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Opinions Aug. 26, 2010

August 26, 2010
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7th Circuit Court of Appeals
John M. Stephenson v. Bill Wilson, Superintendent of Indiana State Prison
09-2924
U.S. District Court, Northern District of Indiana, Judge Theresa L. Springmann.
Civil. Stephenson failed to carry his burden of proving prejudice, even on the premise that his counsel should have objected to the stun belt. The question of prejudice from Stephenson being required to wear the stun belt at the penalty hearing will require further consideration of the District Court on remand.

Indiana Supreme Court had posted no opinions at IL deadline.

Indiana Court of Appeals
Term. of Parent-Child Rel. of C.G.; Z.G. v. Marion County DCS and Child Advocates Inc.  
49A04-1002-JT-75
Juvenile. Affirms involuntary termination of parental rights. Mother’s due process rights weren’t violated, the trial court didn’t commit reversible error in the exclusion of evidence, and DCS presented clear and convincing evidence to support the trial court’s judgment.

Dean V. Kruse Foundation, Inc., et al. v. Jerry W. Gates
59A01-1001-CT-125
Civil tort. Reverses summary judgment for Gates on the breach-of-contract claims and the denial of the Kruse parties’ cross-motion for summary judgment on Gates’ fraud and conversion claims. Gates failed to complete the sale within a reasonable time due to no fault of the seller so his earnest money deposit is forfeited. Remands for further proceedings to determine the damage award in favor of the Kruse parties and grant summary judgment in favor of them on the issues of breach of contract, fraud, and conversion.

Tony O. Girdler v. State of Indiana
73A01-1001-CR-14
Criminal. Affirms conviction of Class D felony auto theft. The state proved all the elements of auto theft against Girdler, even though he was not the original thief of the van.

Anthony E. Frink v. State of Indiana (NFP)
79A04-1002-PC-150
Post conviction. Affirms denial of petition for post-conviction relief.

Antonio Moore v. State of Indiana (NFP)
48A05-1002-CR-132
Criminal. Affirms revocation of probation ordered following Moore’s guilty plea to Class B felony dealing in cocaine.

Pierre E. Taylor v. State of Indiana (NFP)
45A05-0912-CR-730
Criminal. Affirms convictions of and 175-year aggregate sentence for murder and four counts of Class A felony attempted murder.

Jeremy James Barden v. State of Indiana (NFP)
57A03-1002-CR-64
Criminal. Affirms conviction of Class C misdemeanor leaving the scene of an accident but remands for correction of sentence.

Michael Pugh v. State of Indiana (NFP)
52A05-1002-CR-90
Criminal. Affirms sentence following guilty plea to Class B felony burglary.

Indiana Tax Court had posted no opinions at IL deadline.

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  1. CCHP's real accomplishment is the 2015 law signed by Gov Pence that basically outlaws any annexation that is forced where a 65% majority of landowners in the affected area disagree. Regardless of whether HP wins or loses, the citizens of Indiana will not have another fiasco like this. The law Gov Pence signed is a direct result of this malgovernance.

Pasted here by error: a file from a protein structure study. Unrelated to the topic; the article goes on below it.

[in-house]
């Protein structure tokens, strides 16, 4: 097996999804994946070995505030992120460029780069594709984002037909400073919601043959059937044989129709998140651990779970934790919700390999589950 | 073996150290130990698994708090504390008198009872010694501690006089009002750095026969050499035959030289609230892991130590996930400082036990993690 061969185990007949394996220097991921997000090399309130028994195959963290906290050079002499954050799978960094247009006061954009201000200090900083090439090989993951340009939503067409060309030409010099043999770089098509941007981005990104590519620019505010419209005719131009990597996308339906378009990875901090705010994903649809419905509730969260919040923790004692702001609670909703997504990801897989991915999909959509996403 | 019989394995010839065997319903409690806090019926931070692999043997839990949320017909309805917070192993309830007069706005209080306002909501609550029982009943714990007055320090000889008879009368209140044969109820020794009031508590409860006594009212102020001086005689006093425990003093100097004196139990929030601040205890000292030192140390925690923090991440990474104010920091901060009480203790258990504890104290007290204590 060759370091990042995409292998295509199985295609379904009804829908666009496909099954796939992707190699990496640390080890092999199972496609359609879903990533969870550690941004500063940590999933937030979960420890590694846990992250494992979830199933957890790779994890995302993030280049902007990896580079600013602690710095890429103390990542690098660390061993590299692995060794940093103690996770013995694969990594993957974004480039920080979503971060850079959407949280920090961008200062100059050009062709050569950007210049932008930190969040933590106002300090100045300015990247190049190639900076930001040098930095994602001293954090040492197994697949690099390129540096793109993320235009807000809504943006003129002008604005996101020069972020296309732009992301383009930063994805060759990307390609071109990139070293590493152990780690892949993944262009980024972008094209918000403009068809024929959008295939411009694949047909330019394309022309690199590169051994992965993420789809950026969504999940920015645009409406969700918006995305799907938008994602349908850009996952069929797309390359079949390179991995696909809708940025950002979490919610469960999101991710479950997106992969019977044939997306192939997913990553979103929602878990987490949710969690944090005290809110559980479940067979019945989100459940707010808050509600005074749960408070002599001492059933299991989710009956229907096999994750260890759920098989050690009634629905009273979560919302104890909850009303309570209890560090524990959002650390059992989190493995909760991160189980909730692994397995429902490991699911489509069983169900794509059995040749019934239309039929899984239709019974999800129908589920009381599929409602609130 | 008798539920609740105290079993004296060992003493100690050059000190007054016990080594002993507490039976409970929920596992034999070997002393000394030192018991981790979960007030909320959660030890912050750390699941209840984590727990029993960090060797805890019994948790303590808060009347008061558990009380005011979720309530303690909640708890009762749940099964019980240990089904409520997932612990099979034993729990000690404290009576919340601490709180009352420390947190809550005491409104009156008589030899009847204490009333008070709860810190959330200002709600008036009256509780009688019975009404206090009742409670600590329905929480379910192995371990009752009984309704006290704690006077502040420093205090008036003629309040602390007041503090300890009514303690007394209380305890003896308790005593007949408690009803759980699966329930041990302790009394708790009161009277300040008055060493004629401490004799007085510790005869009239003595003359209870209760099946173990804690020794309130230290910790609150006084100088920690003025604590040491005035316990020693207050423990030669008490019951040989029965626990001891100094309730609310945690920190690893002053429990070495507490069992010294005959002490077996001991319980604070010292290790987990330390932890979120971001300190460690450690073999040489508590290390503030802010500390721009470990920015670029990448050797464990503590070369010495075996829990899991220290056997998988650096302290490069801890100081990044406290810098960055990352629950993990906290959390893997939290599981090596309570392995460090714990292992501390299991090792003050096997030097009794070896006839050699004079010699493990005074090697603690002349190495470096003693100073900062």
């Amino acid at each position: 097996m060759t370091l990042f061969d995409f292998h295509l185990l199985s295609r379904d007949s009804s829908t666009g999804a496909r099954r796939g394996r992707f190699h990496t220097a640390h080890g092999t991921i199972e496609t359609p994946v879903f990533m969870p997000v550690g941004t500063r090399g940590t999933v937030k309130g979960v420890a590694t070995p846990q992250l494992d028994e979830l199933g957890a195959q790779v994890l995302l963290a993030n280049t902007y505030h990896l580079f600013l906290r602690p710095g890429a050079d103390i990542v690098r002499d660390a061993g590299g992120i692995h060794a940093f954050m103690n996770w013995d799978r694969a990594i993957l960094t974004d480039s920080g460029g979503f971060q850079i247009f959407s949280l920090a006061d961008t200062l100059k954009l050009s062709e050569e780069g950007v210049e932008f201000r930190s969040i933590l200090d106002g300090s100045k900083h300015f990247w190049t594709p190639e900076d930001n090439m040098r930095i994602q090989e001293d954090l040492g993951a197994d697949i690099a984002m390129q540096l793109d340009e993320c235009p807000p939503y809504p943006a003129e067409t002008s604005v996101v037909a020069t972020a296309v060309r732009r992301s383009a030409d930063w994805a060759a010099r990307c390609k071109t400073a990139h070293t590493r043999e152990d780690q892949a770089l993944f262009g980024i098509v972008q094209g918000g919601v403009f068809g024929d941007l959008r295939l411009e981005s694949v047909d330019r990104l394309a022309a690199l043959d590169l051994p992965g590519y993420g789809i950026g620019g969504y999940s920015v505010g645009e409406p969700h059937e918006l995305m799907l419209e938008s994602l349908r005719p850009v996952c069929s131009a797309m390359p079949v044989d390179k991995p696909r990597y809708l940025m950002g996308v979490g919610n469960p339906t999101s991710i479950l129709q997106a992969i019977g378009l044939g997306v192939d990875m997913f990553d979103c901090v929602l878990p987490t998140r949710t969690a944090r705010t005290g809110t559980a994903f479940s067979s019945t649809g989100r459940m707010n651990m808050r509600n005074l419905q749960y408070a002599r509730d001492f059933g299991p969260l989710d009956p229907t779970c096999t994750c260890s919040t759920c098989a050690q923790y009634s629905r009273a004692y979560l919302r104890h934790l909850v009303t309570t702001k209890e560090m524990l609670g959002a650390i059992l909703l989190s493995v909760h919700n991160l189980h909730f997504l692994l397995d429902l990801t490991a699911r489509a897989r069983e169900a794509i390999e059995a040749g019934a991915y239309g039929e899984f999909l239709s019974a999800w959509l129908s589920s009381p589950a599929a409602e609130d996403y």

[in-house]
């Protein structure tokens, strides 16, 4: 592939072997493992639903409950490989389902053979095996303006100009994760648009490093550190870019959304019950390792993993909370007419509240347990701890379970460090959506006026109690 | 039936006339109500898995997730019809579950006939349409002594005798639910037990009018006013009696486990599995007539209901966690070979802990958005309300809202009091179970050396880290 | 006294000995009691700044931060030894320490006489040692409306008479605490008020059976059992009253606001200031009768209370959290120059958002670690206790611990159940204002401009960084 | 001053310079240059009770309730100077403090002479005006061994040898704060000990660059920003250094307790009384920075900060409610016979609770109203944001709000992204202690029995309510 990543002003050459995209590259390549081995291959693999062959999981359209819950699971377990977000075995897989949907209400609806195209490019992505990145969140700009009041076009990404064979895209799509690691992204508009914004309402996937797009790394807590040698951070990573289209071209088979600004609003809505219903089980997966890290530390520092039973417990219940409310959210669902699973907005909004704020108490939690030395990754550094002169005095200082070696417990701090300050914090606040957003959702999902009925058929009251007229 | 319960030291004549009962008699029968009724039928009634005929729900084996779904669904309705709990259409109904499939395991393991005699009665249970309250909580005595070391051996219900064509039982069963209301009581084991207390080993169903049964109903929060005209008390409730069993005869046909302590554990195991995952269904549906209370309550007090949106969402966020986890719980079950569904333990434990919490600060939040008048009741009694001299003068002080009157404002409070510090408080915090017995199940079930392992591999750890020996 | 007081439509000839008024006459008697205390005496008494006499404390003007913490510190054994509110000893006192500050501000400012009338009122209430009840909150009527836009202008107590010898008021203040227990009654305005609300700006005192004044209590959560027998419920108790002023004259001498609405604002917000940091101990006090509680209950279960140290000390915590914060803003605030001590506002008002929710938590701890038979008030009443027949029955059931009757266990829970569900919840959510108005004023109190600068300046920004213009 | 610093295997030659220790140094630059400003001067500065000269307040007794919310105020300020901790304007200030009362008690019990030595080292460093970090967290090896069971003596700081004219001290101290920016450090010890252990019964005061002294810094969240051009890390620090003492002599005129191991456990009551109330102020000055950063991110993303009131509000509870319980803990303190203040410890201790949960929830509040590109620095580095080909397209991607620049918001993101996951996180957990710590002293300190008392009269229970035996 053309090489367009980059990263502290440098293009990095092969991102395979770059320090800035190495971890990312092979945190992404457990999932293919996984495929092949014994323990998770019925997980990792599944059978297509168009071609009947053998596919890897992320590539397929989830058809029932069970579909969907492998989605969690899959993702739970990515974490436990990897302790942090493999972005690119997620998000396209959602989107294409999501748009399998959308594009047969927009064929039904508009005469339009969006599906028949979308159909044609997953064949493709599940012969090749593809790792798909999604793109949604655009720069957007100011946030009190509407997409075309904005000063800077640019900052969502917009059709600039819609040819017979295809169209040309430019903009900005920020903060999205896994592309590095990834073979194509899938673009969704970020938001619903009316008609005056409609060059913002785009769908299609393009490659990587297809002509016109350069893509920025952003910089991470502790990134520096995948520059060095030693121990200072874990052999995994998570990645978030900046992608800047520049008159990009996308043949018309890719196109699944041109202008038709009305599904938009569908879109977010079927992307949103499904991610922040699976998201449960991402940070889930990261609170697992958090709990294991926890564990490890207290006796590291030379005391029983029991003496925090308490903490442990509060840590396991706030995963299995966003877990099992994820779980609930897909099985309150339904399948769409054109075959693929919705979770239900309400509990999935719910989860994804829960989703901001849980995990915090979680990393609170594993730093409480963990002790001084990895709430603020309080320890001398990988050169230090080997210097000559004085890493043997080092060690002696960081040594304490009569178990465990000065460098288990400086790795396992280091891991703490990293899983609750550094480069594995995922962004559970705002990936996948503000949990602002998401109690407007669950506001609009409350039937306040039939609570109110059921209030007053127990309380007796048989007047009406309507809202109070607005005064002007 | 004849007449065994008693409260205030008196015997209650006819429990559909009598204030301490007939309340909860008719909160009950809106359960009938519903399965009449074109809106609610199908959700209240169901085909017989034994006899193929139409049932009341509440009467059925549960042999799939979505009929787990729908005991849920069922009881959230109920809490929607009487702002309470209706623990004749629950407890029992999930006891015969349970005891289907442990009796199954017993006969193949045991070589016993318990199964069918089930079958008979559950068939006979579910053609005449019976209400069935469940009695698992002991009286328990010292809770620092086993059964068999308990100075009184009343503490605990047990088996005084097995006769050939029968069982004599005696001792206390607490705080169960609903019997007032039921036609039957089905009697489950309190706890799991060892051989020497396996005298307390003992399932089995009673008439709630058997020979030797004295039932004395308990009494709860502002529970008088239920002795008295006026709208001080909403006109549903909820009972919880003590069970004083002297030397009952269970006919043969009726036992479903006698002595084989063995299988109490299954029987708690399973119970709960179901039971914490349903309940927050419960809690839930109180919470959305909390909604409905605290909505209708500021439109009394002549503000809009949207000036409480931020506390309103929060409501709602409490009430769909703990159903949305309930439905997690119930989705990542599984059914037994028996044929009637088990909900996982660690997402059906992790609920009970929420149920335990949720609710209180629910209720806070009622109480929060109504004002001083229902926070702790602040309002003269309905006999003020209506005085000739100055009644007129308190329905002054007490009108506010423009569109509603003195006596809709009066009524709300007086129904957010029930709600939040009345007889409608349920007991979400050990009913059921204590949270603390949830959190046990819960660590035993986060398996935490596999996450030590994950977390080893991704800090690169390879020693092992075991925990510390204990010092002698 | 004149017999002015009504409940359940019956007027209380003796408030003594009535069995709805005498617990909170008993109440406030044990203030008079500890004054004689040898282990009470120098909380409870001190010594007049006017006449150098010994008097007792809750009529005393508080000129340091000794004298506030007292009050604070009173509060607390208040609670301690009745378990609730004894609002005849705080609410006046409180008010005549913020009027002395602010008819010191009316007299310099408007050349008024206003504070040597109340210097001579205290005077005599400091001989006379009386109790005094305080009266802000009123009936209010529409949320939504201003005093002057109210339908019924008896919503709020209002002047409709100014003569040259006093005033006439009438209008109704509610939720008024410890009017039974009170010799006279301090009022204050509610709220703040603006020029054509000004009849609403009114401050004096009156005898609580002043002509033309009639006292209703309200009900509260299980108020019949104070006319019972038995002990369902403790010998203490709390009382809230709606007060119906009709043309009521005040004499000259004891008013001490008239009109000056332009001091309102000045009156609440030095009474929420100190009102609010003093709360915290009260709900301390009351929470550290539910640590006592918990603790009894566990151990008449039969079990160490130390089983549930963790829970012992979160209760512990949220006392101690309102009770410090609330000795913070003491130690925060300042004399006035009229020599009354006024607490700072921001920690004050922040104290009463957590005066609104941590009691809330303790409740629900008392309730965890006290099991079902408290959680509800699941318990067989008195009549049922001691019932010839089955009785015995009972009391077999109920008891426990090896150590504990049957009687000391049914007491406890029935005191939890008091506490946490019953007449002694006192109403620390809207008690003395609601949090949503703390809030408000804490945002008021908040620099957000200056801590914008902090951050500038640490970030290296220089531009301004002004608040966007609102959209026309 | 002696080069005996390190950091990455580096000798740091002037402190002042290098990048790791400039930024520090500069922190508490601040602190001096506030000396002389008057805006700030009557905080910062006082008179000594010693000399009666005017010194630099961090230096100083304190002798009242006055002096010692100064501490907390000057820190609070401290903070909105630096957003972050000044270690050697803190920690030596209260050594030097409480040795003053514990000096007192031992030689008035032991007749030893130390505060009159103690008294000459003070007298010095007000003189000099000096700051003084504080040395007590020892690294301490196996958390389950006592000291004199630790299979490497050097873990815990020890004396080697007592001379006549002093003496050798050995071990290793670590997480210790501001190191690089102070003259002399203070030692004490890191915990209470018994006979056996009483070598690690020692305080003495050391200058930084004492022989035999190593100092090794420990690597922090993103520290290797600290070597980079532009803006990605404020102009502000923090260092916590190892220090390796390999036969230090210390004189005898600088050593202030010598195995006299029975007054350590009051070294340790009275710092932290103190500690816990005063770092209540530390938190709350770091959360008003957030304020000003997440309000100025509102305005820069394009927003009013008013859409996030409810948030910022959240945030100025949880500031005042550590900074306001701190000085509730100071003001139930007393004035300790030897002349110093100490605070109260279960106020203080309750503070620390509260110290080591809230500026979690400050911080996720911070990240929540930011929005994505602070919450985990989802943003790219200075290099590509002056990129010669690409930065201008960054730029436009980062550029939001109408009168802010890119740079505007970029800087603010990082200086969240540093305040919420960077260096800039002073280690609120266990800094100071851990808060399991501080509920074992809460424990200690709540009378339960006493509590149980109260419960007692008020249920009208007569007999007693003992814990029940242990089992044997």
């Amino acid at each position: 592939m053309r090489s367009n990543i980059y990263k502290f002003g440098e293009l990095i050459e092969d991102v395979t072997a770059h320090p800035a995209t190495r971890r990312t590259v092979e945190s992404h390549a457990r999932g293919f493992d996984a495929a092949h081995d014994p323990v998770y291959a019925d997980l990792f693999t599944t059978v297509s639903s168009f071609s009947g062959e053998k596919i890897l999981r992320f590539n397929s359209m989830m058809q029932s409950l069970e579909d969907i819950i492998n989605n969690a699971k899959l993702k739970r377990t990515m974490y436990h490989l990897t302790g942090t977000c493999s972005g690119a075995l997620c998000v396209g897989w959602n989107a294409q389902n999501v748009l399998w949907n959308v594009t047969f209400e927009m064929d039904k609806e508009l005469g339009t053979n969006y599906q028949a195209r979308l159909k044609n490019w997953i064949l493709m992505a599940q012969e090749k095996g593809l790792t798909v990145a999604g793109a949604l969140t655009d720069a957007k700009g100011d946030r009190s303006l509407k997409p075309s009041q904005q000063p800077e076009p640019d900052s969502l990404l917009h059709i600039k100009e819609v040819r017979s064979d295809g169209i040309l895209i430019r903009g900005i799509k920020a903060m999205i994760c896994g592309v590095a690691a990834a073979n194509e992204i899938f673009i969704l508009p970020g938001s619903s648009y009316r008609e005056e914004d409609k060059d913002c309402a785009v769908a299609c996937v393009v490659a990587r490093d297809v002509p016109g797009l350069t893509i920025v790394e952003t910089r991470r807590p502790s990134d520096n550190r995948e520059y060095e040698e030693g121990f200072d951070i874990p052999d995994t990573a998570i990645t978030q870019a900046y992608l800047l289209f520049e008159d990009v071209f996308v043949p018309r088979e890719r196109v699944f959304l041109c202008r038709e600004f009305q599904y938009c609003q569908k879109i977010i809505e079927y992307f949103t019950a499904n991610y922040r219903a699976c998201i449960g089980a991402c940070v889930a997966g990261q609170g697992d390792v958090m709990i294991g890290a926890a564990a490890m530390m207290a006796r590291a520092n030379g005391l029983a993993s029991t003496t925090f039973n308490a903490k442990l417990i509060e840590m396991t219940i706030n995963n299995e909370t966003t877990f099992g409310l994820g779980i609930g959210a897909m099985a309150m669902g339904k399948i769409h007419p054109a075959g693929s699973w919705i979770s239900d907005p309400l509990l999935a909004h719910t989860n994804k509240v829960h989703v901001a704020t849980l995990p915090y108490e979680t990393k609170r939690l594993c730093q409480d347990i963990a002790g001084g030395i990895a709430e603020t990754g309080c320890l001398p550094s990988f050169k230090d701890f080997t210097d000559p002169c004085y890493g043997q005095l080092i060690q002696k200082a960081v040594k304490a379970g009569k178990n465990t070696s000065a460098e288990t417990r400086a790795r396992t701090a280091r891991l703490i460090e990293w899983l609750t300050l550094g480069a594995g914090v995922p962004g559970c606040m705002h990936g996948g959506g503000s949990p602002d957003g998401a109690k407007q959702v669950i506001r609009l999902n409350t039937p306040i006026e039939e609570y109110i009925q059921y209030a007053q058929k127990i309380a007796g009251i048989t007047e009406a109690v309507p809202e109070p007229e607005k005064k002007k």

2. I gave tempparry guardship to a friend of my granddaughter in 2012. I went to prison. I had custody. My daughter went to prison to. We are out. My daughter gave me custody but can get her back. She was not order to give me custody . but now we want granddaughter back from friend. She's 14 now. What rights do we have

  3. This sure is not what most who value good governance consider the Rule of Law to entail: "In a letter dated March 2, which Brizzi forwarded to IBJ, the commission dismissed the grievance “on grounds that there is not reasonable cause to believe that you are guilty of misconduct.”" Yet two month later reasonable cause does exist? (Or is the commission forging ahead, the need for reasonable belief be damned? -- A seeming violation of the Rules of Profession Ethics on the part of the commission) Could the rule of law theory cause one to believe that an explanation is in order? Could it be that Hoosier attorneys live under Imperial Law (which is also a t-word that rhymes with infamy) in which the Platonic guardians can do no wrong and never owe the plebeian class any explanation for their powerful actions. (Might makes it right?) Could this be a case of politics directing the commission, as celebrated IU Mauer Professor (the late) Patrick Baude warned was happening 20 years ago in his controversial (whisteblowing) ethics lecture on a quite similar topic: http://www.repository.law.indiana.edu/cgi/viewcontent.cgi?article=1498&context=ilj

  4. I have a case presently pending cert review before the SCOTUS that reveals just how Indiana regulates the bar. I have been denied licensure for life for holding the wrong views and questioning the grand inquisitors as to their duties as to state and federal constitutional due process. True story: https://www.scribd.com/doc/299040839/2016Petitionforcert-to-SCOTUS Shorter, Amici brief serving to frame issue as misuse of govt licensure: https://www.scribd.com/doc/312841269/Thomas-More-Society-Amicus-Brown-v-Ind-Bd-of-Law-Examiners

  5. Here's an idea...how about we MORE heavily regulate the law schools to reduce the surplus of graduates, driving starting salaries up for those new grads, so that we can all pay our insane amount of student loans off in a reasonable amount of time and then be able to afford to do pro bono & low-fee work? I've got friends in other industries, radiology for example, and their schools accept a very limited number of students so there will never be a glut of new grads and everyone's pay stays high. For example, my radiologist friend's school accepted just six new students per year.

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